“They still think they can change the world,” said Neely. “A lot of Boomers like to get in and do quick services. They like to get involved in some meaningful projects.”

And they like to lead. So ministry directors need to have confidence in their Boomers and “get out of the way,” Schulick said.

Neely agreed, saying, “Give them the responsibility and cut them loose to do it.”

But Boomers often have many irons in the fire. They’ll fit ministry activities in between work (they don’t necessarily retire at 65), leisure activities, grandkids, travel and the whole array of retirement daydreams. For this reason, pastors who want to tap into the resource that is their younger senior adults should calendar ministry opportunities, like short-term mission projects, in advance. 

Some Boomers at FBC Euless have incorporated evangelism into their leisure activities. A group of men who enjoy rebuilding and restoring old cars join local enthusiasts in showcasing their work at local car shows. Congenial “shop talk” can easily segue into a discussion of how a person’s life, like the cars they pamper, can be restored by Christ.

The Builders at FBC Euless host a ceramics class that draws to the church people who might not otherwise come.

Neely said it is that kind of difference in the two groups that he, as a pastor, finds exciting and enjoyable.

Sharing the gospel with their peers—be they Boomers or Builders—is always the end game of any ministry. The pastors agreed service inside and outside the church is vital and very much appreciated, but senior adults need help seeing the lostness in their own community.

“There is a presumption that older folks are saved,” Schulick said.

Neely said it is assumed seniors “are getting closer to heaven and they’ll pay attention, but they don’t.”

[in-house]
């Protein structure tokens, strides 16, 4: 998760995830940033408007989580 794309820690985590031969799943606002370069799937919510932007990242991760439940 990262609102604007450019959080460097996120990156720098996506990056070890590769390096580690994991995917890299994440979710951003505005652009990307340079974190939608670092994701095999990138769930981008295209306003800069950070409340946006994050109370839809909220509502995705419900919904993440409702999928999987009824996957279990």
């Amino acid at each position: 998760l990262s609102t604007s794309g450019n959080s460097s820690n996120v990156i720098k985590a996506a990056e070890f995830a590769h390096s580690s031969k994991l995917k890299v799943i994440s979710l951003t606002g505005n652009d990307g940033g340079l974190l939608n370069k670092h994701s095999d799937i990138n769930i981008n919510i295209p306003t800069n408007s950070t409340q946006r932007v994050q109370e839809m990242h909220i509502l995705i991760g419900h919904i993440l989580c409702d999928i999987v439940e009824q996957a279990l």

And Boomers are particularly indifferent to the gospel, not because they are from the rage-against-the-machine 1960s but because they are so focused on enjoying retirement that they don’t or won’t think about what comes next.

But infirmity comes to most who live long enough. Although that is the reality of aging, it does not have to define the age. Senior adult ministry is about the long haul—ministering to and through church members at every stage of life. Those who can no longer serve should be ministered to by those who can, paying special attention to members with no family living nearby. When ministering to their members at home or in nursing facilities, church members can take advantage of the opportunity to share the gospel with other residents.

And, Barnes said, it is vital to stay connected to senior adults who can no longer attend church or be a part of ongoing ministries.

“They’re not dead!” Barnes said. “There’s something for everybody to do.”

For those homebound and nursing home church members limited only by physical constraints, they should still be incorporated into the work of the church. Schulick encourages churches to create and maintain a sense of community among these older believers who can pray, write letters and financially support ministries they can no longer physically take part in.

How senior adults are utilized in church ministry is dependent, in large part, on the pastor, Barnes said. Those who keep their older congregants engaged do so to their advantage. Getting them working toward the same goal is sometimes difficult, but encouraging Builders and Boomers to appreciate the gifts and life experiences the other brings to the church is vital to maximizing what can be done in and through this rapidly growing and changing demographic.  

TEXAN Correspondent
Bonnie Pritchett